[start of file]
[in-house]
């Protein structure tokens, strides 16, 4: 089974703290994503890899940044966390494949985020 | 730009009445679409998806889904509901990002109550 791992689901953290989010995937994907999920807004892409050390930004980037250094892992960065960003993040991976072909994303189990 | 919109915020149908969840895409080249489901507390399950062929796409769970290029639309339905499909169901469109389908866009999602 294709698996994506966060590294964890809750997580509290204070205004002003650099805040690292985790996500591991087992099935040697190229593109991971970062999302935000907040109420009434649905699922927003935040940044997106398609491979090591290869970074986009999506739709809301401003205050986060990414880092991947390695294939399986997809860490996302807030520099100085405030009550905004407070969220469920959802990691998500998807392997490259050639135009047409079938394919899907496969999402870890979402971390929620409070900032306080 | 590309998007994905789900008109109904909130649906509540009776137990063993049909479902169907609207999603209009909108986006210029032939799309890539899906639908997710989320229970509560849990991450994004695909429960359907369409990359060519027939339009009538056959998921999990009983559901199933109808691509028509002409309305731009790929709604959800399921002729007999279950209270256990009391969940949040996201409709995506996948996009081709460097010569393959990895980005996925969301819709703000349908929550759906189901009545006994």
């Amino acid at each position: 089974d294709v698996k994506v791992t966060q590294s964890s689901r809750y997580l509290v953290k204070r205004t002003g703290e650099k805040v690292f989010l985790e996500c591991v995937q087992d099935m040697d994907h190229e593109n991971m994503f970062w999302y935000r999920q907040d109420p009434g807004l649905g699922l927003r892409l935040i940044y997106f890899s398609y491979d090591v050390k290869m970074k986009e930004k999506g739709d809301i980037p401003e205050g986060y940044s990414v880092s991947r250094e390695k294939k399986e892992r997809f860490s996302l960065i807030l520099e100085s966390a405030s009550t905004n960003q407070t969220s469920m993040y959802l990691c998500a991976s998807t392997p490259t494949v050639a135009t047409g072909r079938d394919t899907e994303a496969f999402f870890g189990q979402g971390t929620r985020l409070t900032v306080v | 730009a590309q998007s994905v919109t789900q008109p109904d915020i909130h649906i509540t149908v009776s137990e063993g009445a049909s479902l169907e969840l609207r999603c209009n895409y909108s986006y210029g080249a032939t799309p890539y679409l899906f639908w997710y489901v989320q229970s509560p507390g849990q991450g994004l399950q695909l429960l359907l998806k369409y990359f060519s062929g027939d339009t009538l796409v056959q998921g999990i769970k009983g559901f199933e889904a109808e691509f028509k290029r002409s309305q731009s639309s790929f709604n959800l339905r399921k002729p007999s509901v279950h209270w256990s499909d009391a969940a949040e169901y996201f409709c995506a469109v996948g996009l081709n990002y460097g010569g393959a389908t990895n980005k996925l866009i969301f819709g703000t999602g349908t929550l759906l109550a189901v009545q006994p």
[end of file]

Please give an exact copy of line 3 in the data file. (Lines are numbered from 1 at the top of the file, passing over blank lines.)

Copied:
């Amino acid at each position: 089974d294709v698996k994506v791992t966060q590294s964890s689901r809750y997580l509290v953290k204070r205004t002003g703290e650099k805040v690292f989010l985790e996500c591991v995937q087992d099935m040697d994907h190229e593109n991971m994503f970062w999302y935000r999920q907040d109420p009434g807004l649905g699922l927003r892409l935040i940044y997106f890899s398609y491979d090591v050390k290869m970074k986009e930004k999506g739709d809301i980037p401003e205050g986060y940044s990414v880092s991947r250094e390695k294939k399986e892992r997809f860490s996302l960065i807030l520099e100085s966390a405030s009550t905004n960003q407070t969220s469920m993040y959802l990691c998500a991976s998807t392997p490259t494949v050639a135009t047409g072909r079938d394919t899907e994303a496969f999402f870890g189990q979402g971390t929620r985020l409070t900032v306080v | 730009a590309q998007s994905v919109t789900q008109p109904d915020i909130h649906i509540t149908v009776s137990e063993g009445a049909s479902l169907e969840l609207r999603c209009n895409y909108s986006y210029g080249a032939t799309p890539y679409l899906f639908w997710y489901v989320q229970s509560p507390g849990q991450g994004l399950q695909l429960l359907l998806k369409y990359f060519s062929g027939d339009t009538l796409v056959q998921g999990i769970k009983g559901f199933e889904a109808e691509f028509k290029r002409s309305q731009s639309s790929f709604n959800l339905r399921k002729p007999s509901v279950h209270w256990s499909d009391a969940a949040e169901y996201f409709c995506a469109v996948g996009l081709n990002y460097g010569g393959a389908t990895n980005k996925l866009i969301f819709g703000t999602g349908t929550l759906l109550a189901v009545q006994p």